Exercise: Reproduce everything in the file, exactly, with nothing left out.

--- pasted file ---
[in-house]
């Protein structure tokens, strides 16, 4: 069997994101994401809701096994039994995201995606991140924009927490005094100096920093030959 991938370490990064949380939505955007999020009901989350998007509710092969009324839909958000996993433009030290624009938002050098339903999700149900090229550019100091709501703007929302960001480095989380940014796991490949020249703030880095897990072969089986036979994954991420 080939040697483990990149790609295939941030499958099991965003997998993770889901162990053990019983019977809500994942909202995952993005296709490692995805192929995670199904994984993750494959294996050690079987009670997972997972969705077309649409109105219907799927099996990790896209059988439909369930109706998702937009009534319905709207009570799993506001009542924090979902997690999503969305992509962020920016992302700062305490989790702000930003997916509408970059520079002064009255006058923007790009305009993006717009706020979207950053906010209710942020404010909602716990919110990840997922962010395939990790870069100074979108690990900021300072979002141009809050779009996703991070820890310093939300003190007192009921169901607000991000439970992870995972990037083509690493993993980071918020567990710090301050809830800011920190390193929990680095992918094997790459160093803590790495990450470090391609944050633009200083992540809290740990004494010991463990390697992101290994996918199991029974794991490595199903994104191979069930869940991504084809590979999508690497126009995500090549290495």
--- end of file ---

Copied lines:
[in-house]
């Protein structure tokens, strides 16, 4: 069997994101994401809701096994039994995201995606991140924009927490005094100096920093030959 991938370490990064949380939505955007999020009901989350998007509710092969009324839909958000996993433009030290624009938002050098339903999700149900090229550019100091709501703007929302960001480095989380940014796991490949020249703030880095897990072969089986036979994954991420 080939040697483990990149790609295939941030499958099991965003997998993770889901162990053990019983019977809500994942909202995952993005296709490692995805192929995670199904994984993750494959294996050690079987009670997972997972969705077309649409109105219907799927099996990790896209059988439909369930109706998702937009009534319905709207009570799993506001009542924090979902997690999503969305992509962020920016992302700062305490989790702000930003997916509408970059520079002064009255006058923007790009305009993006717009706020979207950053906010209710942020404010909602716990919110990840997922962010395939990790870069100074979108690990900021300072979002141009809050779009996703991070820890310093939300003190007192009921169901607000991000439970992870995972990037083509690493993993980071918020567990710090301050809830800011920190390193929990680095992918094997790459160093803590790495990450470090391609944050633009200083992540809290740990004494010991463990390697992101290994996918199991029974794991490595199903994104191979069930869940991504084809590979999508690497126009995500090549290495």